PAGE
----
Professor Howard Jones was a pioneer in the true sense of the word – visionary, brave and ethical.

Gene therapy restores hearing in deaf mice

Study funded by Bertarelli Foundation is a collaboration between Harvard Medical School, Boston Children’s Hospital and EPFL which takes a step toward precision medicine for genetic hearing loss

Using gene therapy, researchers at Boston Children’s Hospital and Harvard Medical School together with colleagues at the EPFL have restored hearing in mice with a genetic form of deafness. Their work, published online on July 8th by the journal Science Translational Medicine, could pave the way for gene therapy in people with hearing loss caused by genetic mutations.

More than 70 different genes are known to cause deafness when mutated. Jeffrey Holt, PhD, a scientist in the Department of Otolaryngology and F.M. Kirby Neurobiology Center at Boston Children’s and an associate professor of Otolaryngology at Harvard Medical School, together with first author Charles Askew and colleagues at the EPFL in Switzerland, focused on a gene called TMC1.

They chose TMC1 because it is a common cause of genetic deafness, accounting for 4 to 8 percent of cases, and encodes a protein that plays a central role in hearing, helping convert sound into electrical signals that travel to the brain. Holt believes that different forms of genetic deafness may also be amenable to the same gene therapy strategy. Overall, severe to profound hearing loss in both ears affects 1 to 3 per 1,000 live births.

Ultimately, Holt hopes to partner with clinicians at Boston Children’s Department of Otolaryngology and elsewhere to start clinical trials of TMC1 gene therapy within 5 to 10 years:

“Our gene therapy protocol is not yet ready for clinical trials—we need to tweak it a bit more—but in the not-too-distant future we think it could be developed for therapeutic use in humans.  I can envision patients with deafness having their genome sequenced and a tailored, precision medicine treatment injected into their ears to restore hearing – this is a great example of how the basic science can lead to clinical therapies.”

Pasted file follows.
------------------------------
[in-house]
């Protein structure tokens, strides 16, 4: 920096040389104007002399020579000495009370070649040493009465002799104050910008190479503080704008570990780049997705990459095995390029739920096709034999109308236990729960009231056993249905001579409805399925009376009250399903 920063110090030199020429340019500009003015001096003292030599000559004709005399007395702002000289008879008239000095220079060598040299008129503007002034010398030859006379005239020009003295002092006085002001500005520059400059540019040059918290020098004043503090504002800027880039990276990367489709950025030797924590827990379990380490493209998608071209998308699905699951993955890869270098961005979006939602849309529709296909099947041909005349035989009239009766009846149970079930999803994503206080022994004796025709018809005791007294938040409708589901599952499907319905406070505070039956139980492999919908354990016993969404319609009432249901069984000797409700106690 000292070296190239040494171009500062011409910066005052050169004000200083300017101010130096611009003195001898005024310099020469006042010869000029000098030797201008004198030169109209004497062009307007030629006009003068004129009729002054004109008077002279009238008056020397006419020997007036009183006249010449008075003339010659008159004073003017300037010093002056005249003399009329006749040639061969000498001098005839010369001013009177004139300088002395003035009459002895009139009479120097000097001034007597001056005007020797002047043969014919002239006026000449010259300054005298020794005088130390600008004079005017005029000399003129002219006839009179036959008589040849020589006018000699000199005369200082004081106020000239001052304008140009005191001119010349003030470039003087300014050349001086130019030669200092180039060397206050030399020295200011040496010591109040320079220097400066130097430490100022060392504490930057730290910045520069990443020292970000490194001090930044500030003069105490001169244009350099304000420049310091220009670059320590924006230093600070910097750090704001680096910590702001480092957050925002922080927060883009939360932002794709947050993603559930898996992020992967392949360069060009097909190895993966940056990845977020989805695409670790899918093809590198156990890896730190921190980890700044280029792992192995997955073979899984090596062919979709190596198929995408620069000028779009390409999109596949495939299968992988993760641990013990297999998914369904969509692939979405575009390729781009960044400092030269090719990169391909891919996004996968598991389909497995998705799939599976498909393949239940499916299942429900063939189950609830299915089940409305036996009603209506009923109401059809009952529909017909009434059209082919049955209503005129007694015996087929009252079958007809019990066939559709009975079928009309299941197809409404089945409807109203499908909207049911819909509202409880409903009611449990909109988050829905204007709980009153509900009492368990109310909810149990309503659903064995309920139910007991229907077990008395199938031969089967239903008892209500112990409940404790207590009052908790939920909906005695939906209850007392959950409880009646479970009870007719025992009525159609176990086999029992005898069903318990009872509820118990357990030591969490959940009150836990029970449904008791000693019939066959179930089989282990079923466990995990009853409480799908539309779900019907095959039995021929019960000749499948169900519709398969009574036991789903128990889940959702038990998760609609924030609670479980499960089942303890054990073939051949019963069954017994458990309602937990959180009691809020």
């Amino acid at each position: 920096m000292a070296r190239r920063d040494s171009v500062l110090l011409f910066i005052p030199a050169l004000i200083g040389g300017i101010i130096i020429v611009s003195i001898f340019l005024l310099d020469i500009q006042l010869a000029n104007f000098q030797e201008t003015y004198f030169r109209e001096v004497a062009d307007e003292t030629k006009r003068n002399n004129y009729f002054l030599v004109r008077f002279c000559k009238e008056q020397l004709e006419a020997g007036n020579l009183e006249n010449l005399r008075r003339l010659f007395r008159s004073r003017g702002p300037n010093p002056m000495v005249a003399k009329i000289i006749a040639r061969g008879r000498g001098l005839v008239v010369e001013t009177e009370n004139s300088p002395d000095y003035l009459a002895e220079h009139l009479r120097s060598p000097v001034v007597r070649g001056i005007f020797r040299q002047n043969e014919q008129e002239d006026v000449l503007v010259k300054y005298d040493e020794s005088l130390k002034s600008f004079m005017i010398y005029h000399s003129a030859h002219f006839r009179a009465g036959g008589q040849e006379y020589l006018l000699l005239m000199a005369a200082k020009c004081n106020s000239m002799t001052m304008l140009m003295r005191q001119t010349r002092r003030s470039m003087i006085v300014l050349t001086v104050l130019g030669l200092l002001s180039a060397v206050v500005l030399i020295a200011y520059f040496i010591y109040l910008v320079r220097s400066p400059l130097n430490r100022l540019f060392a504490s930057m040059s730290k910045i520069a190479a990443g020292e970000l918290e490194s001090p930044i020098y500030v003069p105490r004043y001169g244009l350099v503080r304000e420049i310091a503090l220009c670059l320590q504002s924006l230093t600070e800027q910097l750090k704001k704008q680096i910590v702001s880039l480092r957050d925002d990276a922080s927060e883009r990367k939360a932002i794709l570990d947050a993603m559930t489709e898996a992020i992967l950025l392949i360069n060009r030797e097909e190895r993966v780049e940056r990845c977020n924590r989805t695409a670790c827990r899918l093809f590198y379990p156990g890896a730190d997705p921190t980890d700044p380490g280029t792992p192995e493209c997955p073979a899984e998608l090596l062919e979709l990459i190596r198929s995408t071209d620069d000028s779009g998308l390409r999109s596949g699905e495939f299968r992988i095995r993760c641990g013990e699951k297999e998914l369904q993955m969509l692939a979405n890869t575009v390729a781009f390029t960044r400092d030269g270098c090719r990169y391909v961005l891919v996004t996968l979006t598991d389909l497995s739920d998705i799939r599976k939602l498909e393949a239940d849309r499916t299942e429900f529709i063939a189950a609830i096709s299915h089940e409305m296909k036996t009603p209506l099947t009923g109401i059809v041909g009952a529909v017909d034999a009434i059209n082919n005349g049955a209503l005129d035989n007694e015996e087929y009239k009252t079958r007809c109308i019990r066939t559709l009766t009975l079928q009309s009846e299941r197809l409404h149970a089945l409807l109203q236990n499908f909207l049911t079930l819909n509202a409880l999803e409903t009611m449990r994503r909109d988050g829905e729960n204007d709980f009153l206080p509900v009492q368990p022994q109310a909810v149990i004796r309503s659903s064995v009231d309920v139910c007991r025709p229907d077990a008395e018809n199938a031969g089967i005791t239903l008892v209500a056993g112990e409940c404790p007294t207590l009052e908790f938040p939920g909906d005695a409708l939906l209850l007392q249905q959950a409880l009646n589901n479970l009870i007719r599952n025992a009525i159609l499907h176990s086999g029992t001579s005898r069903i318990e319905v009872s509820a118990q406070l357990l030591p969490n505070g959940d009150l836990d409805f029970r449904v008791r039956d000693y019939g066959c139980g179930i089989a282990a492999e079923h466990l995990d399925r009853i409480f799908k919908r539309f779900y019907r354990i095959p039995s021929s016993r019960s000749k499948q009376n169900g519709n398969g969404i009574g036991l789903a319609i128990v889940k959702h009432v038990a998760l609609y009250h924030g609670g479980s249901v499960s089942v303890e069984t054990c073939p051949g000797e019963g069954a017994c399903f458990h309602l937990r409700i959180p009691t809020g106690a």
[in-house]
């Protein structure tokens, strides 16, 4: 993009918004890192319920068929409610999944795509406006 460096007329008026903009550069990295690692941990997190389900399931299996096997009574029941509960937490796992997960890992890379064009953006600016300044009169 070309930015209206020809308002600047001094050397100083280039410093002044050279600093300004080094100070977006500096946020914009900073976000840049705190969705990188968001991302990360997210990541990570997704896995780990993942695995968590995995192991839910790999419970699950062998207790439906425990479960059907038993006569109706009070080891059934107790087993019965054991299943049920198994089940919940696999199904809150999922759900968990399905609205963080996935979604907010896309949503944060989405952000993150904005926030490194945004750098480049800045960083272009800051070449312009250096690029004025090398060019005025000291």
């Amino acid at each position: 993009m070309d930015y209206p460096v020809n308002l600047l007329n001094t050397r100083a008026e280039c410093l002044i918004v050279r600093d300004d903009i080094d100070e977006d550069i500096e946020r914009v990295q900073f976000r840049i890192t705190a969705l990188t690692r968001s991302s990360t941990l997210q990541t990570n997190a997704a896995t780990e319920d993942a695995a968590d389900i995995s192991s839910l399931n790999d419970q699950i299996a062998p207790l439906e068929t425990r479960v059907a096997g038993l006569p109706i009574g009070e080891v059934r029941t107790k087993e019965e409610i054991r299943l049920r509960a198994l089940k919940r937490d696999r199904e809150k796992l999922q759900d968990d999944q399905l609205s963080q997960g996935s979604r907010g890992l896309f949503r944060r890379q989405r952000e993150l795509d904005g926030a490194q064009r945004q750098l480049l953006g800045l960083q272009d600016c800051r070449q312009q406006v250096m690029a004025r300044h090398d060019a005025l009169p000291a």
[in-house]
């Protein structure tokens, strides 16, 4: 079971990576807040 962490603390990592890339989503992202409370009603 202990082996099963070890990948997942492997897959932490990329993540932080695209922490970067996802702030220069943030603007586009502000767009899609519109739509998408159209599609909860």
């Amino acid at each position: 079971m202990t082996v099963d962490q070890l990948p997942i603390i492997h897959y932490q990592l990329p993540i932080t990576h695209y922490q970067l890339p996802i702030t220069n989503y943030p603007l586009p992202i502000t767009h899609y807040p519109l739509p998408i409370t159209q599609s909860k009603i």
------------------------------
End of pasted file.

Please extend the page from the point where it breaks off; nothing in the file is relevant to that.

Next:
Ernesto Bertarelli, Co-Chair of the Bertarelli Foundation, commented:

“The implications of successful gene therapy are profound and we are delighted to be associated with this study program.  These findings mark a defining moment in the way we understand, and can ultimately challenge, the burden of deafness in humans.   The results are testament to the immense dedication of the research team and their commitment to bringing best-in-class science ever closer to real-world application.”

2015 Bertarelli Symposium on Translational Neuroscience

Making the impossible possible

The 2015 Bertarelli Symposium on Translational Neuroscience and Neuroengineering was held today, Friday April 17th, at Campus Biotech, Geneva.

The Symposium brings together scientists from Harvard Medical School (HMS) and the École polytechnique fédérale de Lausanne (EPFL) to discuss the work that they undertake collaboratively as part of the transatlantic research programme of the same name. The aim of the Bertarelli Programme is to “bridge the existing gap between basic and translational neuroscience”.  It does this by supporting basic and clinical research oriented towards translational opportunities, by creating stronger ties among scientists, engineers and clinicians, and by training the next generation of leaders in the field.

Opened by Professor John Donoghue, Director of the Wyss Center at Campus, the 2015 Symposium was structured around three major themes: rehabilitation and robotics; hearing; and vision. There was also a fascinating analysis of the dynamics of brain networks in children with autism, led by Proessor André van der Kouwe and Professory Dimitri Van De Ville.

The morning session’s focus on rehabilitation and robotics saw Professors Silvestro Micera and Robert Howe update the audience on the remarkable progress being made in terms of robotic hands. This progress is both in terms of their mechanics, their means of sensing the environment to which they respond, the control they can now give, and, crucially, the characterisation of sensation that, through the use of implant electrodes, is now possible.

In the first afternoon session, attention turned to the research being done into both the diagnosis and treatment of hearing loss, a medical need that it is both undeniable and, as the audience heard, drastically misunderstood in terms of its scale, both now and in the future. Work being done in this area by the HMS and EPFL teams includes optical techniques for diagnosis and therapy, auditory brainstem implants, and gene therapy in mouse models of human deafness.